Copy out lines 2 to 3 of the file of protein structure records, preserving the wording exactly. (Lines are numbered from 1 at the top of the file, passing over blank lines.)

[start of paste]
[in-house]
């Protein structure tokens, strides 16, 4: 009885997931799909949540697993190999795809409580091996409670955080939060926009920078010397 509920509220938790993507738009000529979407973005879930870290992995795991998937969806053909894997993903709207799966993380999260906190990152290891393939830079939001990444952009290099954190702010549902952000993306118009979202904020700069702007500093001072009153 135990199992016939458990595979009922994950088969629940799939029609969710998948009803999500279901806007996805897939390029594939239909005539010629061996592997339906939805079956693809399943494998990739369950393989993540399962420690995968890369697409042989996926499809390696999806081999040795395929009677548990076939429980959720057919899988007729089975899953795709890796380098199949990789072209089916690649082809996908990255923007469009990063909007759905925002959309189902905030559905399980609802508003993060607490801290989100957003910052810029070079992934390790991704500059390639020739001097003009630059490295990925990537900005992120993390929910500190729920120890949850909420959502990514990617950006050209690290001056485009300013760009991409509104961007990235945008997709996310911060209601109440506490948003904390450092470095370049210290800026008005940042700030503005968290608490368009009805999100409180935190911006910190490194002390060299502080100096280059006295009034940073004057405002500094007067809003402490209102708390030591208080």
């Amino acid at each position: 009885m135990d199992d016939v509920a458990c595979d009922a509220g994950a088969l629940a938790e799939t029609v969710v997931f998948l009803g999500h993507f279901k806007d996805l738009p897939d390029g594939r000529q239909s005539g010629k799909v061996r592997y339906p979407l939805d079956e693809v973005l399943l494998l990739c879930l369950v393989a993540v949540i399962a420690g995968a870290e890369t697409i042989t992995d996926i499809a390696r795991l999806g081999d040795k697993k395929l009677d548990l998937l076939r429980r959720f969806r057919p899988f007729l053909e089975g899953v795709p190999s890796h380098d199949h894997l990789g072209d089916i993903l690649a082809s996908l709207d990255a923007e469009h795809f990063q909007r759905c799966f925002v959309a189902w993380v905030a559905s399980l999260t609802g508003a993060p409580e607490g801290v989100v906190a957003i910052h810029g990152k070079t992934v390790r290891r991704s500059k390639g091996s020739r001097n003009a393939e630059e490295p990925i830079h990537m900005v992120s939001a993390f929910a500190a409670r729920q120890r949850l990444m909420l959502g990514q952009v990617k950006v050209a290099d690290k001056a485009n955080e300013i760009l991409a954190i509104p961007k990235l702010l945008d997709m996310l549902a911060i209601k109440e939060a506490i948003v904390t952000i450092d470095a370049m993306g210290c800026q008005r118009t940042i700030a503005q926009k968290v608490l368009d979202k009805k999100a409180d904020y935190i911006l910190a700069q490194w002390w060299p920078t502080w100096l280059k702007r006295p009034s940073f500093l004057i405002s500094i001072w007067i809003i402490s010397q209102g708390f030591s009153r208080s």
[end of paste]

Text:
């Protein structure tokens, strides 16, 4: 009885997931799909949540697993190999795809409580091996409670955080939060926009920078010397 509920509220938790993507738009000529979407973005879930870290992995795991998937969806053909894997993903709207799966993380999260906190990152290891393939830079939001990444952009290099954190702010549902952000993306118009979202904020700069702007500093001072009153 135990199992016939458990595979009922994950088969629940799939029609969710998948009803999500279901806007996805897939390029594939239909005539010629061996592997339906939805079956693809399943494998990739369950393989993540399962420690995968890369697409042989996926499809390696999806081999040795395929009677548990076939429980959720057919899988007729089975899953795709890796380098199949990789072209089916690649082809996908990255923007469009990063909007759905925002959309189902905030559905399980609802508003993060607490801290989100957003910052810029070079992934390790991704500059390639020739001097003009630059490295990925990537900005992120993390929910500190729920120890949850909420959502990514990617950006050209690290001056485009300013760009991409509104961007990235945008997709996310911060209601109440506490948003904390450092470095370049210290800026008005940042700030503005968290608490368009009805999100409180935190911006910190490194002390060299502080100096280059006295009034940073004057405002500094007067809003402490209102708390030591208080």
């Amino acid at each position: 009885m135990d199992d016939v509920a458990c595979d009922a509220g994950a088969l629940a938790e799939t029609v969710v997931f998948l009803g999500h993507f279901k806007d996805l738009p897939d390029g594939r000529q239909s005539g010629k799909v061996r592997y339906p979407l939805d079956e693809v973005l399943l494998l990739c879930l369950v393989a993540v949540i399962a420690g995968a870290e890369t697409i042989t992995d996926i499809a390696r795991l999806g081999d040795k697993k395929l009677d548990l998937l076939r429980r959720f969806r057919p899988f007729l053909e089975g899953v795709p190999s890796h380098d199949h894997l990789g072209d089916i993903l690649a082809s996908l709207d990255a923007e469009h795809f990063q909007r759905c799966f925002v959309a189902w993380v905030a559905s399980l999260t609802g508003a993060p409580e607490g801290v989100v906190a957003i910052h810029g990152k070079t992934v390790r290891r991704s500059k390639g091996s020739r001097n003009a393939e630059e490295p990925i830079h990537m900005v992120s939001a993390f929910a500190a409670r729920q120890r949850l990444m909420l959502g990514q952009v990617k950006v050209a290099d690290k001056a485009n955080e300013i760009l991409a954190i509104p961007k990235l702010l945008d997709m996310l549902a911060i209601k109440e939060a506490i948003v904390t952000i450092d470095a370049m993306g210290c800026q008005r118009t940042i700030a503005q926009k968290v608490l368009d979202k009805k999100a409180d904020y935190i911006l910190a700069q490194w002390w060299p920078t502080w100096l280059k702007r006295p009034s940073f500093l004057i405002s500094i001072w007067i809003i402490s010397q209102g708390f030591s009153r208080s």